Many former smokers state that e-cigarettes help reduce smoking and as such they should be viewed favourably. However, Lee and colleagues(8) found that the claim made in an advertisement, that e-cigarettes were a smoking cessation aid, did not hold true in their survey of over 75,000 adolescents. Current frequent smokers were more likely to use e-cigarettes and usage was higher in those who had made an attempt to quit than those who had not. They did not find any adolescents who smoked e-cigarettes who had successful stopped smoking tobacco.

There is concern about these devices that are designed to look less like cigarettes and more like candy, and to appeal to young people. There is a danger that children will be exposed to nicotine through skin contact or consumption of the refill vials. The Morbidity and Mortality Weekly Report of April 4, 20149 reported on the sharp rise in the number of calls involving children and e-cigarettes: from one call in September 2010 to 215 in February 2014, making e-cigarettes a cause for concern.

E-cigarettes sales rose doubled between 2011 and 2012 – from $250 million to $500 million – and are expected to quadruple in 2014.

E-cigarettes are currently unregulated. There are no standards for the level of nicotine, the ingredients, flavourings, labelling or appearance. More research is required to determine their safety and efficacy as an aid to smoking cessation; the long-term effects both on users and individuals around them; and whether on not the neophyte’s use of e-cigarettes will lead over time to use of regular cigarettes.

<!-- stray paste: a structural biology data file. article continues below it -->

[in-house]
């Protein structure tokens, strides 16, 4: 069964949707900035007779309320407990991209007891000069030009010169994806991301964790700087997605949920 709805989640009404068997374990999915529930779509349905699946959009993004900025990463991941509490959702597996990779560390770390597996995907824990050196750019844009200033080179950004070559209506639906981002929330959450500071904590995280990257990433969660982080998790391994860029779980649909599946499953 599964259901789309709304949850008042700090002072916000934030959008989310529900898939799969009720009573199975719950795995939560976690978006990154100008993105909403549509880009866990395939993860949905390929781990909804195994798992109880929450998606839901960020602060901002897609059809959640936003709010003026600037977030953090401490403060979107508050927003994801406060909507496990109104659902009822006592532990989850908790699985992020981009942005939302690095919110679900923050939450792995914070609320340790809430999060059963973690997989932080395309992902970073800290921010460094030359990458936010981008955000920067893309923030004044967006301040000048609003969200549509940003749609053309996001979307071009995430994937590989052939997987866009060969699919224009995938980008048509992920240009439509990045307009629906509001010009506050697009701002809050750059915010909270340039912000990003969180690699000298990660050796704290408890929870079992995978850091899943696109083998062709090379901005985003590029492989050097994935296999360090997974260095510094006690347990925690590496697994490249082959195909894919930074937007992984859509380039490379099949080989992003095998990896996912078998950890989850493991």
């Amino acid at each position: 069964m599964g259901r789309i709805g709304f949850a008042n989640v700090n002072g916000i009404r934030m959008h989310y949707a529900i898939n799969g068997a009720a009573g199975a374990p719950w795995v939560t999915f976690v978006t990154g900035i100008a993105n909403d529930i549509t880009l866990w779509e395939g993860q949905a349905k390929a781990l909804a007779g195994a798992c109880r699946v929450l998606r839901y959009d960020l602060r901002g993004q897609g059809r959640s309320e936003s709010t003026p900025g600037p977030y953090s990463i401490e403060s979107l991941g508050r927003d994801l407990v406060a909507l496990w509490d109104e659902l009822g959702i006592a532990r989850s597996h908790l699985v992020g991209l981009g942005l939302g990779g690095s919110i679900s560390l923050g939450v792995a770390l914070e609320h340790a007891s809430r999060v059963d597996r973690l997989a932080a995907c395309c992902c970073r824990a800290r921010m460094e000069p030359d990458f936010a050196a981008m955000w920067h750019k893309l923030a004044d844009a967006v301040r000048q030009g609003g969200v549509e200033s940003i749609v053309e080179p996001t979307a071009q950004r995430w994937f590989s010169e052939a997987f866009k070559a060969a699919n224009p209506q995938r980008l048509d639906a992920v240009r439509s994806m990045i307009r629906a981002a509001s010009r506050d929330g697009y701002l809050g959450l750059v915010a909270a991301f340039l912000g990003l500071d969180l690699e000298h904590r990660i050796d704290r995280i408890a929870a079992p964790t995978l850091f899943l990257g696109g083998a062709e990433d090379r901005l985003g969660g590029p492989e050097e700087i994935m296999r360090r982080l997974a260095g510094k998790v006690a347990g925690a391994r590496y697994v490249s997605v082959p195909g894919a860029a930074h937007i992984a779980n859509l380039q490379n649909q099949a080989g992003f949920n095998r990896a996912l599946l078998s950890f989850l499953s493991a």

Update, January 2016:

Learn the latest on vaping and e-cigarettes in our ebook "Vaping – Yet Another Smokescreen".


  1. Goniewicz ML, Knysak J, et al. Levels of selected carcinogens and toxicants in vapour from electronic cigarettes. Tob Control. 2014 Mar;23(2):133-9. doi: 10.1136/tobaccocontrol-2012-050859. Abstract.
  2. Schober W, Szendrei K et al. Use of electronic cigarettes (e-cigarettes) impairs indoor air quality and increases FeNO levels of e-cigarette consumers. Int J Hyg Environ Health. 2013 Dec 6. pii: S1438-4639(13)00153-3. doi: 10.1016/j.ijheh.2013.11.003.  Abstract.
  3. Cameron JM, Howell DN, et al. Variable and potentially fatal amounts of nicotine in e-cigarette nicotine solutions. Tob Control 2014 Jan;23(1):77-8. doi: 10.1136/tobaccocontrol-2012-050604
  4. Flouris AD, Chorti MS, et al.  Acute impact of active and passive electronic cigarette smoking on serum cotinine and lung function. Inhal Toxicol. 2013 Feb;25(2):91-101. doi: 10.3109/08958378.2012.758197.
  5. Burstyn I. Peering through the mist: systematic review of what the chemistry of contaminants in electronic cigarettes tells us about health risks. BMC Public Health. 2014 Jan 9;14(1):18. Abstract.
  6. Williams M, Villarreal A, et al. Metal and silicate particles including nanoparticles are present in electronic cigarette cartomizer fluid and aerosol. PLoS One 2013. 8:3.10.1371/journal.pone.0057987
  7. Palazzolo DL.  Electronic cigarettes and vaping: A new challenge in clinical medicine and public health. A literature review. Front Public Health. 2013 Nov 18;1:56. PMC3859972
  8. Lee S, Grana RA, Glantz SA. Electronic cigarette use among Korean adolescents: a cross-sectional study of market penetration, dual use, and relationship to quit attempts and former smoking. J Adolesc Health. 2013 Nov 22. pii: S1054–139X(13)00748-9. doi: 10.1016/j.jadohealth.2013.11.003.
  9. Chatham-Stephens K, Law R et al. Notes from the Field: Calls to Poison Centers for Exposures to Electronic Cigarettes — United States, September 2010–February 2014 Morb Mortal Wkly Rep. 2014;63:292–293.